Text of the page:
Making boats

The workshop has been up and running since July last year and in that time we’ve built three C1s, three Duets and a Demon.

The Duet construction is using vacuum bag from a wet epoxy layup. This has been very successful and we do keep optimising the process as we find better ways to build. The mold has been modified a few times to make the release easier round the gunwale rim, the laminate was curving round and required cutting

The epoxy resin is significantly stronger and stiffer than the polyester and we will reduce the build to two layers for the next boat. By the time the boat is joined down the centre line and the seat support flanges are installed, there is effectively an additional layer anyway, and it’s where the strength is needed. Together with the uni-direction ribs there is a supporting “skeleton”.

The Darkness C1s have all been resin infusion, again with three layers plus the join, ribs, flanges and separate gunwale rim, this is a strong boat. We have also refined the build process as we discover how to better position the composite fabrics, peel ply, distribution media and vacuum film to ensure a more efficient infusion. I still get apprehensive when we open the resin tap, but I never get tired of watching the resin “tsunami” as it wets out the laminate stack.

The picture below shows the different infusion stages and illustrates just how much work there is and the variety of products needed from the gelcoat, through the layup to the vacuum infusion and finished boat.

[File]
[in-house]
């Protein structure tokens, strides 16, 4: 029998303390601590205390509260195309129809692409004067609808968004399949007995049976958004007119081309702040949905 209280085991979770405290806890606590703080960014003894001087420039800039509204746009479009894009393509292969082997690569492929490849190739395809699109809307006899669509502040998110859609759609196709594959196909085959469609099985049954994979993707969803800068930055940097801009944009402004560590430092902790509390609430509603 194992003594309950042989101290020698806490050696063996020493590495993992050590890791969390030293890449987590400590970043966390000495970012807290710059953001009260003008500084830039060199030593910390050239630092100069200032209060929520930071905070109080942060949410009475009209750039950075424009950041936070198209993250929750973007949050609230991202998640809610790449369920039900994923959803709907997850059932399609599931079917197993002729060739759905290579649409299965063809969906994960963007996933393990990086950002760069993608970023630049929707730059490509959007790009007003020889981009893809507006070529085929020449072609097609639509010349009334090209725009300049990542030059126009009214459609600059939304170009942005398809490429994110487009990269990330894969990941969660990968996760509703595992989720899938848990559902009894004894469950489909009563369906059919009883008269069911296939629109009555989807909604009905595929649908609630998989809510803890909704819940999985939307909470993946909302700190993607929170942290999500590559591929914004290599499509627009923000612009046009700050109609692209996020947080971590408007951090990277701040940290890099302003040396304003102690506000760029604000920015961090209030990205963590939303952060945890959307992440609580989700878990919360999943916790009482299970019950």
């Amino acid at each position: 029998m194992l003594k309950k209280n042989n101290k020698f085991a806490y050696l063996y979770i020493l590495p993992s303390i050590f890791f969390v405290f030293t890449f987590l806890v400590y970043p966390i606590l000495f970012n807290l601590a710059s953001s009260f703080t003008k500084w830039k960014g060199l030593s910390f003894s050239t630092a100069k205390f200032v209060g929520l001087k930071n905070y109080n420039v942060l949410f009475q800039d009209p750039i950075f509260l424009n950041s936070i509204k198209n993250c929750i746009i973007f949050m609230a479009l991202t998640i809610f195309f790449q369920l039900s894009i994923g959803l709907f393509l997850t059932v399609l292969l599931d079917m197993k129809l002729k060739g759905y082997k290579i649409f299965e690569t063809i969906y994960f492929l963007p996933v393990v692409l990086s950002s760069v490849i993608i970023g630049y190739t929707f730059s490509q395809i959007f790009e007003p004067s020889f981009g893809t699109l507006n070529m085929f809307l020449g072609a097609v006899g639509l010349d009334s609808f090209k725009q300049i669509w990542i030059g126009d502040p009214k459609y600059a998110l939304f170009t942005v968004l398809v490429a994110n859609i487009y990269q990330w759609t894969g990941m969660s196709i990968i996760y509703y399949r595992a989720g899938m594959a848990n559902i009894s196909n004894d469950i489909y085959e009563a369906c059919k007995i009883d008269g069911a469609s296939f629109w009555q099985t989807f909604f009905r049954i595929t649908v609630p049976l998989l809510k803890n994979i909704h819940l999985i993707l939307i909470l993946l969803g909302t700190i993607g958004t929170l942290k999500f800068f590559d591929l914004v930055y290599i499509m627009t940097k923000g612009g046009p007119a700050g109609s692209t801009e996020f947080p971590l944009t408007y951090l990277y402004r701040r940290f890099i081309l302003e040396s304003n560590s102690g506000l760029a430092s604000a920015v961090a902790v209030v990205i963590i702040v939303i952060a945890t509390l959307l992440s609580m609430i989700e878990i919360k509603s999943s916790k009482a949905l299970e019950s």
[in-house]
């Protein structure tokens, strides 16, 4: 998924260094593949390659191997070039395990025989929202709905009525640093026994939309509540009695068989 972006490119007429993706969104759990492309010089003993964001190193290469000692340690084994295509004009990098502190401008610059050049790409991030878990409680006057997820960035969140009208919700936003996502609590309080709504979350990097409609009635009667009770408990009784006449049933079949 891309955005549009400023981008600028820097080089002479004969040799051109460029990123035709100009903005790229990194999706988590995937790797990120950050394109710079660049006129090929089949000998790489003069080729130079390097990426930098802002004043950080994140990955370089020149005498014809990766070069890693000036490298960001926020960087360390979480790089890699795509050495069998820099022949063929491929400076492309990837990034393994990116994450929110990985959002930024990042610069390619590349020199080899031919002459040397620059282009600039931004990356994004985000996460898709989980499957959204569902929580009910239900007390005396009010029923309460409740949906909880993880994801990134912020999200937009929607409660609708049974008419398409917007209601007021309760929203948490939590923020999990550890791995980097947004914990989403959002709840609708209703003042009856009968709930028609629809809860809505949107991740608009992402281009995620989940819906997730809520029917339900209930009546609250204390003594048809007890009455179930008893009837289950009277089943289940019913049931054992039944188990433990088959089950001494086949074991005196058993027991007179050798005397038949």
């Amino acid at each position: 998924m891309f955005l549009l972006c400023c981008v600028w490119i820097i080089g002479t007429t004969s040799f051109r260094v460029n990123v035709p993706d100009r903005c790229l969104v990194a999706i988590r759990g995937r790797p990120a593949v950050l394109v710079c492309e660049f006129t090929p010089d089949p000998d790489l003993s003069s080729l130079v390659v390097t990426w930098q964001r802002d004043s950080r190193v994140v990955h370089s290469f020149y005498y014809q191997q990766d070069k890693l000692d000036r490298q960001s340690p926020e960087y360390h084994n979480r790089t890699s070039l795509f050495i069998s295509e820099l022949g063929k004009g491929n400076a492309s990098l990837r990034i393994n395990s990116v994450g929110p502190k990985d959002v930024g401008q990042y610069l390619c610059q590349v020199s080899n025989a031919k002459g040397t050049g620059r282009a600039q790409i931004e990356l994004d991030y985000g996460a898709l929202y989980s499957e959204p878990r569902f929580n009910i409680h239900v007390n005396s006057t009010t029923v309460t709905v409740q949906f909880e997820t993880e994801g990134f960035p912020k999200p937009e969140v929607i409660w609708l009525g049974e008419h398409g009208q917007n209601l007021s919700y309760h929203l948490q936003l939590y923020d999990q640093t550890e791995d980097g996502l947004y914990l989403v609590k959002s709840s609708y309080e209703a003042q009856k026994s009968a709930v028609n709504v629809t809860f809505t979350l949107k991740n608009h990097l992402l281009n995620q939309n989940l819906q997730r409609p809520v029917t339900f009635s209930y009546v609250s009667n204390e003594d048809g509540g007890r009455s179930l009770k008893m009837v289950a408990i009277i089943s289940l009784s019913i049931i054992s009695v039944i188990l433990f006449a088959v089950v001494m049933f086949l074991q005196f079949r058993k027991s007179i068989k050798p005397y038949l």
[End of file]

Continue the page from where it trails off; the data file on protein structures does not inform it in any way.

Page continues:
C1 infusion stages


We have infused one Demon and I have lent it to a crew to paddle the Waterside race series. It has won both Waterside A and Waterside B so far by staggering margins over the next placed Wenonah ICF boat. Being a bit slimmer than a traditional canoe, it is a bit more challenging to paddle in terms of stability and steering, but in the right hands it flies!

There’s a video on YouTube of Waterside A which features some of the Duets in the race, the second place ICF and The Darkness Demon. It is interesting to see the workload of the ICF compared with the Demon crew.

Now I’m in control of boat construction, I’m keen to look at alternative fabrics. To this end, I attended JEC World in Paris, an international composites show and exhibition. It was massive! I spent two days talking composites to likeminded geeks and nerds from some of the most prestigious companies in the industry.

There are so many fabrics and combinations to choose from, plus materials such as integrate peelply/distribution media from Eurocarbon, core materials from Lantor, gel coats from Scott Bader, resins from Wessex Resins, Innegra from Sigma and fabrics from G.Amgeloni to name but a few.

Carbon boat with interesting carbon weave


Carbon fabric samples – 1

Carbon fabric samples – 2

Carbon fabric samples – 3

Carbon fabric samples – 4

Carbon fabric samples – 5


also met with the UK National Composites Centre with whom I’m hoping for some support to test different product combinations. Some of the main suppliers were also interested in a joint venture when I suggested a C1 divided into quarters, each one made with a different laminate stack. This would really show off the versatility of their products.

I start the next Duet on Monday, it’s going to be two layers, one of carbon twill and the second of carbon/innegra, wet layup, vac-bag.

I’ve never been a fan of kevlar, it’s hard to cut, awful to repair, plus it absorbs water and goes brown with age. Turns out that there are some better, modern alternatives such as Innegra, Aramid, and Twaron.

The more I find out about the composite world, the more fascinating I find it. Can’t wait to get stuck in to pre-preg.

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